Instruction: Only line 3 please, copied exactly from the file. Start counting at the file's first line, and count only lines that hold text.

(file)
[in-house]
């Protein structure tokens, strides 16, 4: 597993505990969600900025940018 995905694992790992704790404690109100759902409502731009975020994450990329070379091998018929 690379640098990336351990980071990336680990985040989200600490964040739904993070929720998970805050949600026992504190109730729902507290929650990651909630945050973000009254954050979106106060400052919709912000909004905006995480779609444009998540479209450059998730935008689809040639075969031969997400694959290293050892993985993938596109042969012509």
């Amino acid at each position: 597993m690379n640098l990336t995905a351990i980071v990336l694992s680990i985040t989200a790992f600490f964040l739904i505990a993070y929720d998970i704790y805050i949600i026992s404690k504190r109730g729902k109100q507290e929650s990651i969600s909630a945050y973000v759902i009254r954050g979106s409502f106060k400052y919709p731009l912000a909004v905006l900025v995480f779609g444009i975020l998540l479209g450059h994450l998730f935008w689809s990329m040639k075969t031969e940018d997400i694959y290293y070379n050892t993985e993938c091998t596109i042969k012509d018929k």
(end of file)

């Amino acid at each position: 597993m690379n640098l990336t995905a351990i980071v990336l694992s680990i985040t989200a790992f600490f964040l739904i505990a993070y929720d998970i704790y805050i949600i026992s404690k504190r109730g729902k109100q507290e929650s990651i969600s909630a945050y973000v759902i009254r954050g979106s409502f106060k400052y919709p731009l912000a909004v905006l900025v995480f779609g444009i975020l998540l479209g450059h994450l998730f935008w689809s990329m040639k075969t031969e940018d997400i694959y290293y070379n050892t993985e993938c091998t596109i042969k012509d018929k």